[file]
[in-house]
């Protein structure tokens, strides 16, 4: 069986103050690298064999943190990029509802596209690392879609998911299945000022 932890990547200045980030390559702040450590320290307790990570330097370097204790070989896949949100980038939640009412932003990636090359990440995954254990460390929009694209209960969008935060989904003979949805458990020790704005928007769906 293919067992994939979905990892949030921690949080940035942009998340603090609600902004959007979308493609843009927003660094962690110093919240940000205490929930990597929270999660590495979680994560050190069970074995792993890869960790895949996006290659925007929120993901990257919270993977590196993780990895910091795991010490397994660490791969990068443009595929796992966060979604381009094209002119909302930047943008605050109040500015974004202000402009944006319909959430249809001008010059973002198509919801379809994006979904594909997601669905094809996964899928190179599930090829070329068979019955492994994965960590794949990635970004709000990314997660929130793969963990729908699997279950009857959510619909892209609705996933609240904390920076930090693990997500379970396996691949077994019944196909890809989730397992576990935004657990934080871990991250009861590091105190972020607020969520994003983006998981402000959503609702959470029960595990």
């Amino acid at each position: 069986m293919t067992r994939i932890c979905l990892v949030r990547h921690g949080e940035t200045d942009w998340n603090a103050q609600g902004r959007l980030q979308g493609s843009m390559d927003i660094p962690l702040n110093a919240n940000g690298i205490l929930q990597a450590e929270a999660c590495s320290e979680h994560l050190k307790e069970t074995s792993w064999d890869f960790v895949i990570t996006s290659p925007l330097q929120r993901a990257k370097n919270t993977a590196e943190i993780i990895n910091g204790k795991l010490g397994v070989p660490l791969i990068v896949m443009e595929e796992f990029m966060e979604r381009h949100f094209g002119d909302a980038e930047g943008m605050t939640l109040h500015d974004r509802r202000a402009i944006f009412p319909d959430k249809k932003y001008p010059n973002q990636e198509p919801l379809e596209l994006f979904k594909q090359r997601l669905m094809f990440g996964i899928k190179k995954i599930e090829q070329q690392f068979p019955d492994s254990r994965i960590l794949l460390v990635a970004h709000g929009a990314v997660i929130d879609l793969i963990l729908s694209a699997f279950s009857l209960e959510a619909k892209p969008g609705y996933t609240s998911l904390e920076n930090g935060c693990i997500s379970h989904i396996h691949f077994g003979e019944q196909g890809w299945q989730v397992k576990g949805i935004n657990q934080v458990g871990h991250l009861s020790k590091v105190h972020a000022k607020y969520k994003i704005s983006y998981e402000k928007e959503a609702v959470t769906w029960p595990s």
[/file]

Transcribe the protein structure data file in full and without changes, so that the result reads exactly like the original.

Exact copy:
[in-house]
């Protein structure tokens, strides 16, 4: 069986103050690298064999943190990029509802596209690392879609998911299945000022 932890990547200045980030390559702040450590320290307790990570330097370097204790070989896949949100980038939640009412932003990636090359990440995954254990460390929009694209209960969008935060989904003979949805458990020790704005928007769906 293919067992994939979905990892949030921690949080940035942009998340603090609600902004959007979308493609843009927003660094962690110093919240940000205490929930990597929270999660590495979680994560050190069970074995792993890869960790895949996006290659925007929120993901990257919270993977590196993780990895910091795991010490397994660490791969990068443009595929796992966060979604381009094209002119909302930047943008605050109040500015974004202000402009944006319909959430249809001008010059973002198509919801379809994006979904594909997601669905094809996964899928190179599930090829070329068979019955492994994965960590794949990635970004709000990314997660929130793969963990729908699997279950009857959510619909892209609705996933609240904390920076930090693990997500379970396996691949077994019944196909890809989730397992576990935004657990934080871990991250009861590091105190972020607020969520994003983006998981402000959503609702959470029960595990």
């Amino acid at each position: 069986m293919t067992r994939i932890c979905l990892v949030r990547h921690g949080e940035t200045d942009w998340n603090a103050q609600g902004r959007l980030q979308g493609s843009m390559d927003i660094p962690l702040n110093a919240n940000g690298i205490l929930q990597a450590e929270a999660c590495s320290e979680h994560l050190k307790e069970t074995s792993w064999d890869f960790v895949i990570t996006s290659p925007l330097q929120r993901a990257k370097n919270t993977a590196e943190i993780i990895n910091g204790k795991l010490g397994v070989p660490l791969i990068v896949m443009e595929e796992f990029m966060e979604r381009h949100f094209g002119d909302a980038e930047g943008m605050t939640l109040h500015d974004r509802r202000a402009i944006f009412p319909d959430k249809k932003y001008p010059n973002q990636e198509p919801l379809e596209l994006f979904k594909q090359r997601l669905m094809f990440g996964i899928k190179k995954i599930e090829q070329q690392f068979p019955d492994s254990r994965i960590l794949l460390v990635a970004h709000g929009a990314v997660i929130d879609l793969i963990l729908s694209a699997f279950s009857l209960e959510a619909k892209p969008g609705y996933t609240s998911l904390e920076n930090g935060c693990i997500s379970h989904i396996h691949f077994g003979e019944q196909g890809w299945q989730v397992k576990g949805i935004n657990q934080v458990g871990h991250l009861s020790k590091v105190h972020a000022k607020y969520k994003i704005s983006y998981e402000k928007e959503a609702v959470t769906w029960p595990s």